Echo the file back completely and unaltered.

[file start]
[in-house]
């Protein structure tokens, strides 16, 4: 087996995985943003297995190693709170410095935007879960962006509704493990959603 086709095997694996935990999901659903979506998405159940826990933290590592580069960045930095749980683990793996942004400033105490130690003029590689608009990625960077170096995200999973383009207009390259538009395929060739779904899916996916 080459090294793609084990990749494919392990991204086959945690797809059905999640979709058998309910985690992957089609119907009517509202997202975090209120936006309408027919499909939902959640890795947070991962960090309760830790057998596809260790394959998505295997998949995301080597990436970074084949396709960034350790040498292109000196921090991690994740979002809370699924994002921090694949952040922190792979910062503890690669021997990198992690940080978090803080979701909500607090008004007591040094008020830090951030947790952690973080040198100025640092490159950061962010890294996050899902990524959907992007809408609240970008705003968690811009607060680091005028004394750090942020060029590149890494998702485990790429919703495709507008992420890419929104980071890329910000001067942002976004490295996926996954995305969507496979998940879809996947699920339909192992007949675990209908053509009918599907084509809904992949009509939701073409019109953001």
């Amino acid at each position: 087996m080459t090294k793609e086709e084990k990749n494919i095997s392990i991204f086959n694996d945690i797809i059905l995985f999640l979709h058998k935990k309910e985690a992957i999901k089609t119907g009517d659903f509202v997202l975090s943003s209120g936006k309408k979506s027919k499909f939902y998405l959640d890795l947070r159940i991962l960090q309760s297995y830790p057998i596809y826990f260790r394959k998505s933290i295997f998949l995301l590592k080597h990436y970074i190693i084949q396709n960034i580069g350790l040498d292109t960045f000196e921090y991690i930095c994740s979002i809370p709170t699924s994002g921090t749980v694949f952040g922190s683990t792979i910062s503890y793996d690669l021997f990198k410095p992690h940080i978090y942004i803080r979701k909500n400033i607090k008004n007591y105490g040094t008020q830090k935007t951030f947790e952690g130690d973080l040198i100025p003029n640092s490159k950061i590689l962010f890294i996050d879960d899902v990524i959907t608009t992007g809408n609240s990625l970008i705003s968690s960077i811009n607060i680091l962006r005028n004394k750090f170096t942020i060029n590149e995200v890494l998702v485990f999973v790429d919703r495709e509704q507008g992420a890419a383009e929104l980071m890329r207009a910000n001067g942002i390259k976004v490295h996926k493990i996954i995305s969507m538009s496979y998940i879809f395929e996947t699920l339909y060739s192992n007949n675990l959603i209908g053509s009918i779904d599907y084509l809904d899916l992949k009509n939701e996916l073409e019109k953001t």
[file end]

[in-house]
């Protein structure tokens, strides 16, 4: 087996995985943003297995190693709170410095935007879960962006509704493990959603 086709095997694996935990999901659903979506998405159940826990933290590592580069960045930095749980683990793996942004400033105490130690003029590689608009990625960077170096995200999973383009207009390259538009395929060739779904899916996916 080459090294793609084990990749494919392990991204086959945690797809059905999640979709058998309910985690992957089609119907009517509202997202975090209120936006309408027919499909939902959640890795947070991962960090309760830790057998596809260790394959998505295997998949995301080597990436970074084949396709960034350790040498292109000196921090991690994740979002809370699924994002921090694949952040922190792979910062503890690669021997990198992690940080978090803080979701909500607090008004007591040094008020830090951030947790952690973080040198100025640092490159950061962010890294996050899902990524959907992007809408609240970008705003968690811009607060680091005028004394750090942020060029590149890494998702485990790429919703495709507008992420890419929104980071890329910000001067942002976004490295996926996954995305969507496979998940879809996947699920339909192992007949675990209908053509009918599907084509809904992949009509939701073409019109953001």
């Amino acid at each position: 087996m080459t090294k793609e086709e084990k990749n494919i095997s392990i991204f086959n694996d945690i797809i059905l995985f999640l979709h058998k935990k309910e985690a992957i999901k089609t119907g009517d659903f509202v997202l975090s943003s209120g936006k309408k979506s027919k499909f939902y998405l959640d890795l947070r159940i991962l960090q309760s297995y830790p057998i596809y826990f260790r394959k998505s933290i295997f998949l995301l590592k080597h990436y970074i190693i084949q396709n960034i580069g350790l040498d292109t960045f000196e921090y991690i930095c994740s979002i809370p709170t699924s994002g921090t749980v694949f952040g922190s683990t792979i910062s503890y793996d690669l021997f990198k410095p992690h940080i978090y942004i803080r979701k909500n400033i607090k008004n007591y105490g040094t008020q830090k935007t951030f947790e952690g130690d973080l040198i100025p003029n640092s490159k950061i590689l962010f890294i996050d879960d899902v990524i959907t608009t992007g809408n609240s990625l970008i705003s968690s960077i811009n607060i680091l962006r005028n004394k750090f170096t942020i060029n590149e995200v890494l998702v485990f999973v790429d919703r495709e509704q507008g992420a890419a383009e929104l980071m890329r207009a910000n001067g942002i390259k976004v490295h996926k493990i996954i995305s969507m538009s496979y998940i879809f395929e996947t699920l339909y060739s192992n007949n675990l959603i209908g053509s009918i779904d599907y084509l809904d899916l992949k009509n939701e996916l073409e019109k953001t």